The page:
The Third International after Lenin

Saturday, January 9, 2010

Struggle for democratic rights in Iran

Iran: hundreds of thousands
march for democratic rights

Funeral procession for Grand Ayatollah Hossein Ali Montazeri in Qom, Iran, December 21, turned into giant march for expanded political rights. Montazeri spoke out for freeing political prisoners and ending censorship, and was part of bourgeois opposition to current Iranian government. Amid mass protests for democratic rights, workers have increasingly pressed for relief from economic crisis with demands for jobs, higher wages, and back pay.

Demonstrations in Iran—some of the largest yet for democratic rights since the summer—erupted in late December. They showed that the government remains incapable of halting those demanding political freedoms.

Crowds estimated at hundreds of thousands poured into Qom, the religious capital of Iran, December 21 for the funeral of Grand Ayatollah Hossein Ali Montazeri, who died at the age of 87.

Montazeri had denounced the results of the June 12 presidential elections as fraudulent and said “no one in their right mind” could believe that President Mahmoud Ahmadinejad had won 2-1 against the leading contender, former prime minister Mir Hossein Mousavi.

Montazeri was designated in 1984 to succeed Ayatollah Ruhollah Khomeini as the Supreme Leader of Iran, the most powerful position in the country. In 1988 he criticized the executions of several thousand political prisoners and Khomeini removed him as his successor. In 1997 Montazeri was put under house arrest for six years after he said that Ayatollah Ali Khamenei, who became supreme leader upon Khomeini’s death, was not qualified for the job.

Several senior ayatollahs in Iran, including Khamenei’s brother Hadi, joined the funeral procession, a sign of how deeply the clergy and the ruling layers of the country are divided over how to respond to mounting demands for jobs, higher wages and back pay, political rights, women’s rights, and the rights of Iran’s many oppressed nationalities.

Workers from Iran Telecommunication Industries demonstrated December 22 outside a speech by Iranian president Ahmadinejad in Shiraz. The semiofficial Mehr News carried photos, including one of a banner saying, “For 11 months we have not been paid.”

The government banned further mourning ceremonies for Montazeri after the huge turnout in Qom. But marchers in several cities defied the order.

The protests reached a climax on December 27. That is the date of Ashura, an important day of mourning in Shiite Islam. Crowds of tens of thousands to hundreds of thousands marched that day in Tehran and other cities shouting “Death to the dictator!” Security forces opened fire, killing at least eight, including Mousavi’s nephew.

Some troops refused to carry out orders to attack fellow Iranians, the opposition Web site Rahe Sabz reported. It cited one case of a soldier being slapped by his officer and threatened with court martial.

Demonstrations also erupted in Isfahan and Najafabad in central Iran, Mashhad in the far east, Shiraz in the south, Arak in the west, and Babol on the Caspian Sea. Azerbaijanis, an oppressed nationality in the northwest, took to the streets in Zanjan and Tabriz. Rahe Sabz said four protesters were reportedly killed in Tabriz.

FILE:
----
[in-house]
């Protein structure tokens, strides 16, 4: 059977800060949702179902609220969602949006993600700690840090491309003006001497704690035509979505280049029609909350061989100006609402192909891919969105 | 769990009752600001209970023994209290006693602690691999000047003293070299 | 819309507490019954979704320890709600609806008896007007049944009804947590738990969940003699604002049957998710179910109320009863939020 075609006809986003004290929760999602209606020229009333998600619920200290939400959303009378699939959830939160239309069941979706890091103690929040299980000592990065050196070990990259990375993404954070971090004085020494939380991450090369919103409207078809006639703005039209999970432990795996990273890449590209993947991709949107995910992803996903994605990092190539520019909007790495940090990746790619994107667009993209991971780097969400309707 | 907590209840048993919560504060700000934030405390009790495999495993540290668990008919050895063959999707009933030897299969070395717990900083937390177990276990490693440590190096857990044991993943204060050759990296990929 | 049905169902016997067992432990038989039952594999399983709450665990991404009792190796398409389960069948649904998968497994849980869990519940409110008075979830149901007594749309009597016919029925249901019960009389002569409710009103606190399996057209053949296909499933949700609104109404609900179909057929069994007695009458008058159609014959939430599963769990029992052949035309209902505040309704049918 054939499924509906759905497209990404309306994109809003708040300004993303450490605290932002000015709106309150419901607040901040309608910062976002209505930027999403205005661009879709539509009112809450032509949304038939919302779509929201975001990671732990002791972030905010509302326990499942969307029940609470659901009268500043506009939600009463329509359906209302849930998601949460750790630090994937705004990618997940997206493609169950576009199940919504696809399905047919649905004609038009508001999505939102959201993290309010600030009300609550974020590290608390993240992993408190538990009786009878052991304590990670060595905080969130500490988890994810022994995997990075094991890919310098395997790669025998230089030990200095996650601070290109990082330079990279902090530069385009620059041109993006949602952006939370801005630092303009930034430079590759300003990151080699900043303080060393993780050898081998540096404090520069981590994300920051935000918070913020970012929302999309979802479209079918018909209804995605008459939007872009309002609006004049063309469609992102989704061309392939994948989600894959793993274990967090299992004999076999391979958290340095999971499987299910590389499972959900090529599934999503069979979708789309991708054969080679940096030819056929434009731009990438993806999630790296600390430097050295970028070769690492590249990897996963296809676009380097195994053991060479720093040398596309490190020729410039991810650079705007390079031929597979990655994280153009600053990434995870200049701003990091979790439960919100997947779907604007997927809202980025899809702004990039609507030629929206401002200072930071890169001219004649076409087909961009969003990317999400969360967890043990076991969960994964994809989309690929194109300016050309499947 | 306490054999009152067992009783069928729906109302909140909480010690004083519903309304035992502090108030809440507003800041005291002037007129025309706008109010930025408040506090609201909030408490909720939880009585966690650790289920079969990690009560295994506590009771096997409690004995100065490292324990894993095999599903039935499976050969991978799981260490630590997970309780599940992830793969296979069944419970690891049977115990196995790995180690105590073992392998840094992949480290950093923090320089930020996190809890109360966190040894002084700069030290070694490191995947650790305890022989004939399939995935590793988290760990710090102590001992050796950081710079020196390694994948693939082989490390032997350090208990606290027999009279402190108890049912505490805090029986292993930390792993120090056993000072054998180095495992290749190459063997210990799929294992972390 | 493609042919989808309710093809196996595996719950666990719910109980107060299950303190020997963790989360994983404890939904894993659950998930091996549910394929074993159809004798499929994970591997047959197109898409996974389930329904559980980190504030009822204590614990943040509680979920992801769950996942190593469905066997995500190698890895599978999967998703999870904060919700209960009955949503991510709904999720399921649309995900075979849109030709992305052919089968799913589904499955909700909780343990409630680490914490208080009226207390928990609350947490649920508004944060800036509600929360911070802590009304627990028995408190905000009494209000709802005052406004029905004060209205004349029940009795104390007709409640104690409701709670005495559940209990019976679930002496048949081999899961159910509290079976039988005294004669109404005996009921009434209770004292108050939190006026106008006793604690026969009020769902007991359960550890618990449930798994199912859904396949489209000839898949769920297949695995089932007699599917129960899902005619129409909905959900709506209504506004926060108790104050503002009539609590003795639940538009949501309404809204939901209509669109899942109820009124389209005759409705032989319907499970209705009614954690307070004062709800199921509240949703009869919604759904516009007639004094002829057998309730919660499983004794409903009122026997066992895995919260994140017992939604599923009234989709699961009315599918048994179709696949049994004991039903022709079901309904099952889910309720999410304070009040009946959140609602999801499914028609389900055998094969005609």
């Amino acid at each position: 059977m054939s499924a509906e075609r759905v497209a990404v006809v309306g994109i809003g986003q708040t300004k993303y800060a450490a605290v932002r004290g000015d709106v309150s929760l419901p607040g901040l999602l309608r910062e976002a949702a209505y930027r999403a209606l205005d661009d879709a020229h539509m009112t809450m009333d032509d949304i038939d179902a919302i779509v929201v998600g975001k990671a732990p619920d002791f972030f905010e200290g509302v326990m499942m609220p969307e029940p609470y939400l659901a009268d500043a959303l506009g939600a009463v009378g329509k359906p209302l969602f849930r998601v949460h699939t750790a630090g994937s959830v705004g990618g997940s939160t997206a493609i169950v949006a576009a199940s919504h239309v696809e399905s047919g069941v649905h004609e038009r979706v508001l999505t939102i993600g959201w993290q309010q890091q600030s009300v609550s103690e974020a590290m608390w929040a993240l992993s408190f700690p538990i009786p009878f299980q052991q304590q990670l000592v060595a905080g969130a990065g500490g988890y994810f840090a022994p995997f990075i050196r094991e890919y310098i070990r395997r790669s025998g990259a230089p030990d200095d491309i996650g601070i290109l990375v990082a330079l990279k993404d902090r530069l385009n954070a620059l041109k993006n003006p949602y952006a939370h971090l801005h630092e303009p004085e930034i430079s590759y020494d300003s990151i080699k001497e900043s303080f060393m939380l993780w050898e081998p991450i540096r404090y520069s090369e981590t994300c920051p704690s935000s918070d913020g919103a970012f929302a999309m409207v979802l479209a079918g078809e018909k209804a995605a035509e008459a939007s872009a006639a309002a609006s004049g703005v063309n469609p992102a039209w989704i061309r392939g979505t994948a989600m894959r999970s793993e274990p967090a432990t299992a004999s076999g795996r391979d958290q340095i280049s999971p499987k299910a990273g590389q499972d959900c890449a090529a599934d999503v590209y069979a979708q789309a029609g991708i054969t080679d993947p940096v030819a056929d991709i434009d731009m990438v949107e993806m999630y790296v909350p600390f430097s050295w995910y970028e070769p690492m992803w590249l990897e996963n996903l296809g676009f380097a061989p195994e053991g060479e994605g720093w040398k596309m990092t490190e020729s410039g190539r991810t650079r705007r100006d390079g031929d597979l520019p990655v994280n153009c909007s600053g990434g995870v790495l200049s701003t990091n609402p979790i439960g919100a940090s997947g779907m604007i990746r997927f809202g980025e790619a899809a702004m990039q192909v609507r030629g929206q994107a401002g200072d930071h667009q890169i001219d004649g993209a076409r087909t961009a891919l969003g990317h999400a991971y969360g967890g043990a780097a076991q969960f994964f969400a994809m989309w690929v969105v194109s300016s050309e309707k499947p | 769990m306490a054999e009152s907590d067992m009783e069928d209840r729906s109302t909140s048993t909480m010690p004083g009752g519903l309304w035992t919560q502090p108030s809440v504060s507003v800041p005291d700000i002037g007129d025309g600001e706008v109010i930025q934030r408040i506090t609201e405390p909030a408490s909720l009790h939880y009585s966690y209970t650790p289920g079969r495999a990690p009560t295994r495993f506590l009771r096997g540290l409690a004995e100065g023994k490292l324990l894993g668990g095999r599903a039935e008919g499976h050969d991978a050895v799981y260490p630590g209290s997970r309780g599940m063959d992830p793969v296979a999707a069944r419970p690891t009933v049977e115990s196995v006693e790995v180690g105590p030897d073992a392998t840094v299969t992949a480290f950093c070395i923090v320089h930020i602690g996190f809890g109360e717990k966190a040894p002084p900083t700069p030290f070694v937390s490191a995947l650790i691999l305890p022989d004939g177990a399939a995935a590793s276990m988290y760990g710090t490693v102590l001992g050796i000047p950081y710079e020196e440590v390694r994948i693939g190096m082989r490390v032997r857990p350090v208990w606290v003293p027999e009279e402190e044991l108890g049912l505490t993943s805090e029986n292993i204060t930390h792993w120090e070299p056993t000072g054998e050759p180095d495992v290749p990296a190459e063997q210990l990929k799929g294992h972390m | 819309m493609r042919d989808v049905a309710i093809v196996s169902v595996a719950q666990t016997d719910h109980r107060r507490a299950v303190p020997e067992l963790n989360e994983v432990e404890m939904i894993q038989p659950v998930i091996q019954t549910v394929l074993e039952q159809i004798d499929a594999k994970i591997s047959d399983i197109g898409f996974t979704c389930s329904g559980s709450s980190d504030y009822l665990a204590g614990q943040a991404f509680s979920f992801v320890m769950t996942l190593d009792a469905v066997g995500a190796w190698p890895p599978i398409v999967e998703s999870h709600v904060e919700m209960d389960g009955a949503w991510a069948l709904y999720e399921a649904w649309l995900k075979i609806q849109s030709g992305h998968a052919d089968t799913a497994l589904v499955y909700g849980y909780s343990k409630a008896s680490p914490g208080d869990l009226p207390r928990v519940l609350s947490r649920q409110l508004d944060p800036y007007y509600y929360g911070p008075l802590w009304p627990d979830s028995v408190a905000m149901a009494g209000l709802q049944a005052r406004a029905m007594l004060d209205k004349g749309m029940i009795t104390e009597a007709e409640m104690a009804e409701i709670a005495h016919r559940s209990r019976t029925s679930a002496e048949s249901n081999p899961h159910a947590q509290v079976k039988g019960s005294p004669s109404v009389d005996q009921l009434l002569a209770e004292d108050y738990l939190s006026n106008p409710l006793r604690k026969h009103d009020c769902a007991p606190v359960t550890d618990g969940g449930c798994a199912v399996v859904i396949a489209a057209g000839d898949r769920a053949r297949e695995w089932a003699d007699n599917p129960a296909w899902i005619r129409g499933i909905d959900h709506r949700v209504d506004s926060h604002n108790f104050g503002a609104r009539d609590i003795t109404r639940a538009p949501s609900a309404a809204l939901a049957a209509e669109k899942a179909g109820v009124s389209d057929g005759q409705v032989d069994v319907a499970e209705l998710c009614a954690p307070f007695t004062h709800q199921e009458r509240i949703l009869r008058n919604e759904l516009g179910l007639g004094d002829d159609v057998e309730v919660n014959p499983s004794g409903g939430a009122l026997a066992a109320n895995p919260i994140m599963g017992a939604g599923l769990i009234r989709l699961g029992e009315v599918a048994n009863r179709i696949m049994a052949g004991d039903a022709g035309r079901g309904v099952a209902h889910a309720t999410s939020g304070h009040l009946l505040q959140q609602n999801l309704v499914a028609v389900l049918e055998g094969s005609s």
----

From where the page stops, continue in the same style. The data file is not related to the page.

Gov’t holds counterdemonstration
Ahmadinejad responded by accusing the governments of the United States and Israel of orchestrating the protests. The government organized marches in Tehran and other cities December 29 to denounce the opposition’s “desecration” of Ashura. Encouraged by free transportation and a day off for public employees, hundreds of thousands turned out. Some demonstrators demanded that Mousavi be executed.

Mousavi responded to the threats January 1 in a statement published on opposition Web sites. “We are neither Britons nor Americans,” he said. “Assuming you impose silence through arrests, violence, threats and muzzling newspapers and websites, how can you remedy the people’s changed attitude toward the regime? How can you address its lack of legitimacy?” He called for the release of political prisoners, a free press, and the right to peacefully demonstrate.

In a letter to Ayatollah Khamenei that same day, Mohsen Rezaie, a conservative politician who also ran in the June 12 presidential elections, urged him to consider what Mousavi had proposed. Rezaie said the statement was positive and could “signal the beginning of a new unifying movement.” Mousavi, he said, “retreated from the position of denying the legitimacy of Mr. Ahmadinejad’s government” and made “a constructive proposal about the role the parliament and the judiciary must play in holding the administration accountable.”

Although an estimated 1,500 have been arrested, the government is deeply divided over how to deal with the opposition. The deputy national police chief, Ahmadreza Radan, announced December 30 that the arrest of top opposition figures “is not on the agenda,” according to Mehr News. He said if protest leaders are arrested they will become heroes.

Amidst the fight for democratic rights in Iran, the Obama administration is focused on what it sees as an opportunity to press harder for new sanctions to block Iran’s nuclear program.

The New York Times reported January 3 that unnamed Obama advisers believe “domestic unrest and signs of unexpected trouble in Tehran’s nuclear program make its leaders particularly vulnerable to strong and immediate new sanctions.”

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